Vladimir Putin has been Russia's dominant political figure since his election as president in 2000.
He served two terms as president before becoming prime minister for a four-year spell and subsequently resuming the presidency in May 2012.
His re-election as president was accompanied by months of protests fuelled by allegations of electoral fraud and driven by an embryonic, primarily urban, civil society determined to challenge Mr Putin's rule.
Mr Putin presents himself as a strong leader who took Russia out of the economic, social and political crisis of the 1990s. He also casts himself as a staunch defender of Russia's national interests, particularly against what he portrays as Western attempts to foist its cultural and political values on Russia.
Critics say the new-found economic strength is almost wholly based on raw material exports and that little has been done to truly modernise Russia's industry and infrastructure. They also say that corruption has flourished under Mr Putin, with much of the new wealth ending up in top officials' pockets and dissent often suppressed to protect the interests of the powerful.
Mr Putin and his allies dismiss his opponents as a small, if vocal, minority without support in the wider population, reliant on Western backing.
Several of Mr Putin's rivals and opposition activists have sought safety abroad or ended up in prison, most prominently the former oligarch Mikhail Khodorkovsky, who spent 10 years in jail following his arrest on tax evasion and fraud charges in 2003.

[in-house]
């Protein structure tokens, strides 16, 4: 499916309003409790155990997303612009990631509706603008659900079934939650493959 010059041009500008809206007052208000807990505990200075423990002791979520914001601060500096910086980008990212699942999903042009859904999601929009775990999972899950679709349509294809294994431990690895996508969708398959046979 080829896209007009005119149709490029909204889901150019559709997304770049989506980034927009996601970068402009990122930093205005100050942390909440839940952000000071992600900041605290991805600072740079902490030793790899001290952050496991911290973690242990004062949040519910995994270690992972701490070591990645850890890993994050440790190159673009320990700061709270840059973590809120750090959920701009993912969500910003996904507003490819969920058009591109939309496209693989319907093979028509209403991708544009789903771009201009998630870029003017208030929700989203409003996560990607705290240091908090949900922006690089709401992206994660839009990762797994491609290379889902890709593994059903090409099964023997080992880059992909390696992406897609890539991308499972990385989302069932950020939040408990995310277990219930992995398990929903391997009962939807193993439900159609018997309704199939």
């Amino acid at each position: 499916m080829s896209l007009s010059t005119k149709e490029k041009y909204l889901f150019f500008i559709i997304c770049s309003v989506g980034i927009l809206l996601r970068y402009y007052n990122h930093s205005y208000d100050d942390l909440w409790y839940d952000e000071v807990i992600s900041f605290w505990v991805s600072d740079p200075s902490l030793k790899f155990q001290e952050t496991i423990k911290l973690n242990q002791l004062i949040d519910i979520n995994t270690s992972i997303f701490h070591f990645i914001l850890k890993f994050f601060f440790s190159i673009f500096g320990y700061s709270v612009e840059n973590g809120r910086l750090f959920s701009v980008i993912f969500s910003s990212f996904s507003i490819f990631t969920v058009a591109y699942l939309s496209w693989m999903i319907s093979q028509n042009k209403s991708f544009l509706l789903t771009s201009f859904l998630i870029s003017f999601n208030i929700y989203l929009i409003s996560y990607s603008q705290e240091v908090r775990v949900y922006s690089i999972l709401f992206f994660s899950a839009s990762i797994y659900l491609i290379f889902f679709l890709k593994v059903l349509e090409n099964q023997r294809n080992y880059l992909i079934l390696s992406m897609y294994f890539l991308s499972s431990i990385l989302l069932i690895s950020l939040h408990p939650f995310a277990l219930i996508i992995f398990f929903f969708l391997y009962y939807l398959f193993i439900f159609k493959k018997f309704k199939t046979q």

Born in St Petersburg in 1952, Vladimir Putin began his career in the KGB, the Soviet-era secret police. From 1990 he worked in the St Petersburg administration before moving to Moscow in 1996. By August 1999 he was prime minister.
He was named acting president by his predecessor, Boris Yeltsin, and went on to win presidential elections in May 2000, having gained widespread popularity for his pledge to take a tough line against Chechen rebels. He won again in 2004.
Barred by the constitution from running for a third consecutive presidential term in 2008, he made way for his prime minister, Dmitry Medvedev. On Mr Putin's return to the presidency in 2012, he duly reappointed Mr Medvedev to the premiership.
A parliamentary vote earlier extended presidential terms from four to six years, so that Mr Putin need not seek re-election until 2018.
Despite suggestions that Russia had become a "tandemocracy" or "duumvirate" as a result of the rotation with Mr Medvedev, most observers believe Mr Putin remained effectively in control throughout.
Russian TV frequently features choreographed macho antics meant to bolster Mr Putin's image in Russia, such as riding horseback bare-chested and shooting a tiger with a tranquilliser gun.
Although still high, Mr Putin's popularity has been dented - at least in the major cities - by claims that the austere persona projected in public conceals a luxury lifestyle, as well as by opposition insinuations about the personal wealth acquired by close associates during his time in office.
Mr Putin married Lyudmila Shkrebneva in 1983, and the couple have two daughters, Maria and Yekaterina. In 2013, after years of rumours about the state of the Putins' marriage, fanned in part by Mrs Putin's increasingly rare public appearances, the couple announced on state TV that they were divorcing.